Monday’s action in the SPX was not very constructive, as choppy trading gave way to a sharp move down at the close – the opposite of the strong closes we saw during the rally. Tuesday opened with a gap down, and was below the Feb. 8th closing low for the year, as the NYSE invoked Rule 48 for the second time in just over a week. If the day’s action cannot close above that mark, an important near term support point will have been violated. That, my friends, would not be a good sign at all for stocks.
[UPDATE: the previous SPX low held today, as the price action rose through the afternoon into the close, and it formed a “hammer” candlestick pattern on the daily chart – this is a positive signal for the stock market finding short term support here. Now we’ll look for confirmation.]
The news flow is just ugly, and the very nervous financial markets are responding as we might expect: the US Dollar and Treasuries are rallying while most everything else fades. This is not the sort of action that could continue indefinitely, but there can be a lot of damage before the market stabilizes. Global markets are putting in a series of lower highs and lower lows, so (unless you are a tactical trader) there is nothing to do at this point but stay out of the way.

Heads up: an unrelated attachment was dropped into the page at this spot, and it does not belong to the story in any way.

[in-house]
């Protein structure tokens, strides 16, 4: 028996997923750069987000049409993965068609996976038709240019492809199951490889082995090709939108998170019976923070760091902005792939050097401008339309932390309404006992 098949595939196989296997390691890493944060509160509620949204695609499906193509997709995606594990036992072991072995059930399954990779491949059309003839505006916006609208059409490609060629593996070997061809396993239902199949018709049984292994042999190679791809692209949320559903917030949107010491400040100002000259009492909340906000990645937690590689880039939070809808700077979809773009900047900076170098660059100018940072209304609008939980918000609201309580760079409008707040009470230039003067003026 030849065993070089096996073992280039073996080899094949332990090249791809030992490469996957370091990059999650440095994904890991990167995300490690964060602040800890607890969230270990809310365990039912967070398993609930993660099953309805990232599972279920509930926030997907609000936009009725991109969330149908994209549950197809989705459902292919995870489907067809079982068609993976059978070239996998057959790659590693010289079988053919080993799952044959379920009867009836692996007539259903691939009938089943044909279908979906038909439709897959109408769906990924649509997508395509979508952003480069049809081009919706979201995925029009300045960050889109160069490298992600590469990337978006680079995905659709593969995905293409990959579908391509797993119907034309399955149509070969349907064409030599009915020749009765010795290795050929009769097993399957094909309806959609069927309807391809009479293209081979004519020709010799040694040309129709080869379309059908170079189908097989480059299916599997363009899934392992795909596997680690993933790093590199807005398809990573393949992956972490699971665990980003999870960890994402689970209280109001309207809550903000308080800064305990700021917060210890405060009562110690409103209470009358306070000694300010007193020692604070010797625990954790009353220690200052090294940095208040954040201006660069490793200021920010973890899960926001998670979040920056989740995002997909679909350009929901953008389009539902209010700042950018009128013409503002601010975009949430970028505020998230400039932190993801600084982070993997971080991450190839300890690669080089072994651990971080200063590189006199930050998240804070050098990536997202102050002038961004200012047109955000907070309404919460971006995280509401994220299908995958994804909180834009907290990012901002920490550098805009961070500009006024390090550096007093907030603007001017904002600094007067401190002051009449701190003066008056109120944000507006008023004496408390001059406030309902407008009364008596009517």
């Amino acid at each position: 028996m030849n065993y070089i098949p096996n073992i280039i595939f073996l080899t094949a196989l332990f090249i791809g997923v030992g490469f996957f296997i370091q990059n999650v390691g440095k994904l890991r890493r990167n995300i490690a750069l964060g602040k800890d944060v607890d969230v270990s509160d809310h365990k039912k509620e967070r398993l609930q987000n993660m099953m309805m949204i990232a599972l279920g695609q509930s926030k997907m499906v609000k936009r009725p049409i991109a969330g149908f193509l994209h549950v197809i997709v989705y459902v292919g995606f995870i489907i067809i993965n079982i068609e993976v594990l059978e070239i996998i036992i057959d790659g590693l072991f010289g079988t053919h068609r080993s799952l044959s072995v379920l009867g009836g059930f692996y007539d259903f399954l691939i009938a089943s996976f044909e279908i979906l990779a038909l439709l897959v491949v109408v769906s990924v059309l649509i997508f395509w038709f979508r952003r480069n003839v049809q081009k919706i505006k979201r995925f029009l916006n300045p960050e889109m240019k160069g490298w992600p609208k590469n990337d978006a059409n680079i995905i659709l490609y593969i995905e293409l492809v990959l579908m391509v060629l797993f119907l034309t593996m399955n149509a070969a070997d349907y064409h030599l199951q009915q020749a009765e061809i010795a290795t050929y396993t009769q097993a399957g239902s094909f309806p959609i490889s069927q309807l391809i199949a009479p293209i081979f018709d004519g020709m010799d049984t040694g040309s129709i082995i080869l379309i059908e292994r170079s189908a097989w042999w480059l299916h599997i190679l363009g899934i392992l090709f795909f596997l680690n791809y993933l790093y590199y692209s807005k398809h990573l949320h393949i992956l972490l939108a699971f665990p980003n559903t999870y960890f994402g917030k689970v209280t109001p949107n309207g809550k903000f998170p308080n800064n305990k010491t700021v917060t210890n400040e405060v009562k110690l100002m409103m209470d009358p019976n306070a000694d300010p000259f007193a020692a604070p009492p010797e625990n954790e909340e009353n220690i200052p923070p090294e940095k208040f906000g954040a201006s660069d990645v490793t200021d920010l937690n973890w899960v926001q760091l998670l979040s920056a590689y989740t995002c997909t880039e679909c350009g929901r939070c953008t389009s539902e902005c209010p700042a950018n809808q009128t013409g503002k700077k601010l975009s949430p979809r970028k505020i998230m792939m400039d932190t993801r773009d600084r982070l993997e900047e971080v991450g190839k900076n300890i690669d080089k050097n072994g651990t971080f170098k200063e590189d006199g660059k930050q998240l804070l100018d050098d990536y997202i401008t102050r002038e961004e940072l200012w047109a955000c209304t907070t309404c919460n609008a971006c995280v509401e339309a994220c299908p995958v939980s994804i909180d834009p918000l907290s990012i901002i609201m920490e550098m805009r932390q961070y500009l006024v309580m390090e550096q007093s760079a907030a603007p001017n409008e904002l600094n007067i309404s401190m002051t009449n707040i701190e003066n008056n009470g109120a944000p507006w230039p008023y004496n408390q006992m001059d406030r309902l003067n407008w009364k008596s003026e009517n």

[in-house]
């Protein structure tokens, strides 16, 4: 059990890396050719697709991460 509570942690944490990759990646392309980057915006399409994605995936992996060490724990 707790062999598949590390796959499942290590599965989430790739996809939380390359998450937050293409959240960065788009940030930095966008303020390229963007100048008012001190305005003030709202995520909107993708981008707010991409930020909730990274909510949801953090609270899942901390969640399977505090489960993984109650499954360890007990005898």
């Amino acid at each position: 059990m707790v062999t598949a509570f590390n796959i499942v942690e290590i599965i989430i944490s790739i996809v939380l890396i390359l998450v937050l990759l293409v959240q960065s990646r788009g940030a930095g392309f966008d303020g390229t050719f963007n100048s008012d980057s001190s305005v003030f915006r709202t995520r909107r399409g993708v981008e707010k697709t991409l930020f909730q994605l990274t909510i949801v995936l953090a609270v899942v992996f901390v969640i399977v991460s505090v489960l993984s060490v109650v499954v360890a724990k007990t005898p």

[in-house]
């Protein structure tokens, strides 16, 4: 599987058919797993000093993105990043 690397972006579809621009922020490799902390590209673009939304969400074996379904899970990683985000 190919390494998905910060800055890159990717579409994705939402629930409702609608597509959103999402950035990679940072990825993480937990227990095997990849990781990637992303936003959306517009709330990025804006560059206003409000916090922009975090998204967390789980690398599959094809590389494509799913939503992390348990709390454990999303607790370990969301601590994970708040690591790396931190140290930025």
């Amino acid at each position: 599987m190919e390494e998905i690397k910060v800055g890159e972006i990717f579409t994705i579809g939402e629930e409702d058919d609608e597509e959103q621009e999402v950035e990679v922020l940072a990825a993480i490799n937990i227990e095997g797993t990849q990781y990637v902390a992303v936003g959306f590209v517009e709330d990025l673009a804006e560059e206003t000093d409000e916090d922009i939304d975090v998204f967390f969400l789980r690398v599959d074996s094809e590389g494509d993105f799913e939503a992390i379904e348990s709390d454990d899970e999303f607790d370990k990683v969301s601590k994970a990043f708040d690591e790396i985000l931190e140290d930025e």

In the longer term – and returning to our inflation vs. deflation theme – the discussion about a Japan-style deflationary trap gripping the global economy has picked up, as the events in Europe unfold. For those who want to really understand the dynamics of deflation, MIT has a number of Paul Krugman’s papers posted. They aren’t easy to read, but will reward patient study. See here, here, and here. Also consider the Bloomberg article by the ever insightful Michael Pettis.
If getting the inflation vs. deflation picture right really is the most important macro portfolio strategy call we will ever make, then we should make every effort to understand what is going on here.